Carr shuts down at Michigan
Carr, groomed for the position by Bo Schembechler, coached the Wolverines to 121 wins, five Big Ten titles and a national championship.
“On this week of Thanksgiving no one has more to be thankful for than I do,” Carr said at a news conference Monday.
The departure by the 62-year-old Carr opens a job the nation’s winningest football program. LSU coach Les Miles seems to be at the top of the list of potential successors. He played for Schembechler at Michigan, where he met his wife and later became an assistant.
Carr said he hopes that whoever comes after him will continue the long tradition at Michigan of winning “with integrity.”
“That’s what we want to do,” he said. “In the big picture the character of this institution will be defined by the way this program is run, and that really is what Michigan is about and what I hope will always be about.”
Carr said it will be up to athletic director Bill Martin to decide what role, if any, he will have in choosing the next coach.
Even though Miles appears to be in a great situation leading the top-ranked Tigers in a talent-rich area of the country, the school was concerned enough about him bolting for Michigan that it put a specific clause in his contract to make it an expensive move.
In the “termination by coach” section of his deal, Michigan is the only other school mentioned. It states that Miles will not seek or accept employment as Michigan’s coach. If Miles does leave LSU to coach the Wolverines, he must pay LSU $1.25 million.
Other candidates might include Carolina Panthers assistant Mike Trgovac, who played for the Wolverines and joined their coaching staff in 1984 as a graduate assistant; Kirk Ferentz of Iowa, where University of Michigan president Mary Sue Coleman was before coming to Ann Arbor; and NFL coaches Bobby Petrino in Atlanta and Tampa Bay’s Jon Gruden.
Carr had a 121-40 record for a .752 winning percentage, seventh among active coaches, behind Florida State’s Bobby Bowden and ahead of South Carolina’s Steve Spurrier.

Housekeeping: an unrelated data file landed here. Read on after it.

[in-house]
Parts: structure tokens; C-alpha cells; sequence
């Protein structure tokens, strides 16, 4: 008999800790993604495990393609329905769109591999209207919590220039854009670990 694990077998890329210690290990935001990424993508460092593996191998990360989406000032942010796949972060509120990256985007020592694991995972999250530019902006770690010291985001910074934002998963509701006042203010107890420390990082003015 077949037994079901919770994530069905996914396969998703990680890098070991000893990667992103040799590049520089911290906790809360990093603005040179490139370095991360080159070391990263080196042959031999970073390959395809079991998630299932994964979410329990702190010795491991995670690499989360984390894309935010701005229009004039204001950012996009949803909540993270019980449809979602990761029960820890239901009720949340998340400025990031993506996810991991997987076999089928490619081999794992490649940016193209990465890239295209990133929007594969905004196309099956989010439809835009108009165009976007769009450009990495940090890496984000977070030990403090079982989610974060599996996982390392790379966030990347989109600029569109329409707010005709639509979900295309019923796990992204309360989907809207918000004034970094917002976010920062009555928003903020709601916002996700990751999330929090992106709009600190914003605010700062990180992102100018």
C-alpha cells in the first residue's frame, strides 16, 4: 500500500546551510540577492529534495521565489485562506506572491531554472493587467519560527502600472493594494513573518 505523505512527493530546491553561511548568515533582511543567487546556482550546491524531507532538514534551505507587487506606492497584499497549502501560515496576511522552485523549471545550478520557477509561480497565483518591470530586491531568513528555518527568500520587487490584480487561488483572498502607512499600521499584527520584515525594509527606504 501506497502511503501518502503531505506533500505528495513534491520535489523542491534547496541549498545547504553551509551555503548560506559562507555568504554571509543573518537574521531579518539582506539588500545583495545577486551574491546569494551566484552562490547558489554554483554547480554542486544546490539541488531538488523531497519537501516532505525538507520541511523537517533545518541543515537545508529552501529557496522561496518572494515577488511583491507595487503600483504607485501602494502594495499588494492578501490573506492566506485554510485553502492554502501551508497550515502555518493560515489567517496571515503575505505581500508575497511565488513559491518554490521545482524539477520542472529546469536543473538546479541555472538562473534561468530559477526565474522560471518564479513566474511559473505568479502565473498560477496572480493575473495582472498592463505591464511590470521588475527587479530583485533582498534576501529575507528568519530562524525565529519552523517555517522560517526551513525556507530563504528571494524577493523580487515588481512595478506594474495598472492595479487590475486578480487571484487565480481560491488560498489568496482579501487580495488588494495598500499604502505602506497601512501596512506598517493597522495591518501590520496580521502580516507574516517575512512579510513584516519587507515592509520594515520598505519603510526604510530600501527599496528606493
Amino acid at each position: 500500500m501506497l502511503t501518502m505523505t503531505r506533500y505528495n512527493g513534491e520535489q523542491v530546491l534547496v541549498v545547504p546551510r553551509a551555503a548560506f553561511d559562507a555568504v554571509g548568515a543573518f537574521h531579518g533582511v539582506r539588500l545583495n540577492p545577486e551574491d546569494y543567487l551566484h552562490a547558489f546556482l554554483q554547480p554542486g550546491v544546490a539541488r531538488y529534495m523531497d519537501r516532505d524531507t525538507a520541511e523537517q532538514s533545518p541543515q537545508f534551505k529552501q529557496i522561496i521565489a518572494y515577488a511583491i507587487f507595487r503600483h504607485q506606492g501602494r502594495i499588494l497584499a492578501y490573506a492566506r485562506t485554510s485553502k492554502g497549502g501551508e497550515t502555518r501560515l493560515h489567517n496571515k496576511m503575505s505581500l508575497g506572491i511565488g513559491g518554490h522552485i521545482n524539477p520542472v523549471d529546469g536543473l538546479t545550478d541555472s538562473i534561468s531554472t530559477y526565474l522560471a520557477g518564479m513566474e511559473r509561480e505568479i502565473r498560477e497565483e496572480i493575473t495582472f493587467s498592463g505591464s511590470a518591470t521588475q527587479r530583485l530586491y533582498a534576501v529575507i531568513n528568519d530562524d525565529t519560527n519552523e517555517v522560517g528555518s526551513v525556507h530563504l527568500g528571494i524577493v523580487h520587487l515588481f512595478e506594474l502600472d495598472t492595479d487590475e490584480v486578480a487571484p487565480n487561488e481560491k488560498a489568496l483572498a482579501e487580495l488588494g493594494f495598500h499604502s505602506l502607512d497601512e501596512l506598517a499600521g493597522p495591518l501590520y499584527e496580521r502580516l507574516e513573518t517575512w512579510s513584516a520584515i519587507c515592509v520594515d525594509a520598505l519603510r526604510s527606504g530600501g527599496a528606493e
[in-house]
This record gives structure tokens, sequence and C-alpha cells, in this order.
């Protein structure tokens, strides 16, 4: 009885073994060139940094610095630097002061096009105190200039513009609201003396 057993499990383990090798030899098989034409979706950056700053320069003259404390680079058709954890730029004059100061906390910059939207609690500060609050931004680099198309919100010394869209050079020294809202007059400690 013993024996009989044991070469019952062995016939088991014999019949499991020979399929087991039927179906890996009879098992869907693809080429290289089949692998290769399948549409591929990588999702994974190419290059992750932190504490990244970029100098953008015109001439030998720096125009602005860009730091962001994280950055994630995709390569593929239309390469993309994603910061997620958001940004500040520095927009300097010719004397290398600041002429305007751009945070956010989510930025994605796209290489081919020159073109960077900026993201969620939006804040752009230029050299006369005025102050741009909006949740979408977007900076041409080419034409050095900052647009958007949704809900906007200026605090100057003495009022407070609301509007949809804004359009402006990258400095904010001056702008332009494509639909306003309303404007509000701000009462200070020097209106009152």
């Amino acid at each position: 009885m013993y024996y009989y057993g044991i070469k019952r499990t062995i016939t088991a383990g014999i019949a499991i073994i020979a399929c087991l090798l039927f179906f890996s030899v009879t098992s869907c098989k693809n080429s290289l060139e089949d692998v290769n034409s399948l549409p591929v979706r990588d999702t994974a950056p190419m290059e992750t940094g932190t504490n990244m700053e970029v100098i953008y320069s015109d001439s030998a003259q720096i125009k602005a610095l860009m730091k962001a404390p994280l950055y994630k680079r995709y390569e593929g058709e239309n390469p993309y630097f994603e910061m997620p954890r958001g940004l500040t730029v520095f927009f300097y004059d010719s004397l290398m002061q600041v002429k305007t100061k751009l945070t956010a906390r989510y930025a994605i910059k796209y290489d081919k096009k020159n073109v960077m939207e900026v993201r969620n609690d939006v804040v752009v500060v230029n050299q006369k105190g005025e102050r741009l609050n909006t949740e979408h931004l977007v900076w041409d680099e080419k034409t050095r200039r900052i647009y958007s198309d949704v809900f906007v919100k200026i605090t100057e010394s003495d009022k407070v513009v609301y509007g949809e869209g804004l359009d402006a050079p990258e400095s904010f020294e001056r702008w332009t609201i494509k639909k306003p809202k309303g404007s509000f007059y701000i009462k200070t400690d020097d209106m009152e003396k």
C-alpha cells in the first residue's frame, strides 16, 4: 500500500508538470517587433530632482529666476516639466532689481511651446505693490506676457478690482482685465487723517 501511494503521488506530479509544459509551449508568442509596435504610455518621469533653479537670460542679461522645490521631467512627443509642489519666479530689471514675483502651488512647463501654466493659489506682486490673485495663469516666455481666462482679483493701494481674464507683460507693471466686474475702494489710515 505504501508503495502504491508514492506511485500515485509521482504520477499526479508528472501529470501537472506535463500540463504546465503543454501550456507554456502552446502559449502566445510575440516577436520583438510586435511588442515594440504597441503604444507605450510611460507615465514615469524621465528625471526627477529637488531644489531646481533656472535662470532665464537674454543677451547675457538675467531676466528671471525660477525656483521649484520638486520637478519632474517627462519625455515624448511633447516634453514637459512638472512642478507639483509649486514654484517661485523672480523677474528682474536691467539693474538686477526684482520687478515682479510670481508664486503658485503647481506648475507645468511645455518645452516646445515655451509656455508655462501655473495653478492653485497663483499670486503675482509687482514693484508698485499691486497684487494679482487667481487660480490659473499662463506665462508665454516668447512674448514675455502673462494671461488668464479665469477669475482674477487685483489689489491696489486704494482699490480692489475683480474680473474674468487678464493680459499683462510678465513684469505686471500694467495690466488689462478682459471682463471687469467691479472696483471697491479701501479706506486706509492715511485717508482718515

Michigan opened the season with a 34-32 loss to Appalachian State in one of college football’s biggest upsets, and loss to Oregon immediately followed.
The Wolverines rebounded with eight straight wins and closed the regular season with two more losses – to Wisconsin and Ohio State. Saturday’s 14-3 defeat was the fourth straight loss to the Buckeyes, matching Michigan’s longest losing streak in the storied series. Carr was the first coach in school history to lose six times in seven years in the rivalry.
The Jim Tressel-led Buckeyes beat the Wolverines 14-3, Saturday, dropping Carr to 6-7 overall in the matchup that matters most.
“Lloyd Carr is one of the true gentlemen of college football,” Tressel said Sunday. “His legacy is extraordinary and his leadership in the coaching profession is greatly appreciated. He made a difference in collegiate athletics.”
Carr led the Wolverines to the 1997 national championship. He won 77.9 percent of his conference games, trailing the success rate of just two coaches that were in the Big Ten for at least a decade: Michigan’s Bo Schembechler and Fielding Yost. Against top-10 teams, Carr was 17-9.
Michigan has lost its last four bowl games, including three Rose Bowls, the longest postseason skid since Schembechler dropped seven straight in the 1970s.
The Wolverines were ranked No. 5 before this season started by voters who thought returning stars on offense would make up for inexperienced players on defense and special teams.
Then came the loss to Appalachian State, making Michigan the first ranked team to lose to a team from the Football Championship Subdivision, formerly Division I-AA. That led to an unprecedented fall out of the poll. The 39-7 loss to Oregon was Michigan’s worst at home since 1968.
The Wolverines did rally and had a chance to win the Big Ten title outright and earn a spot in the Rose Bowl in the regular-season finale against Ohio State. With the loss to the Buckeyes, Michigan is likely to end up in the Outback Bowl or the Alamo Bowl.
Last updated: 10:35 pm Thursday, December 13, 2012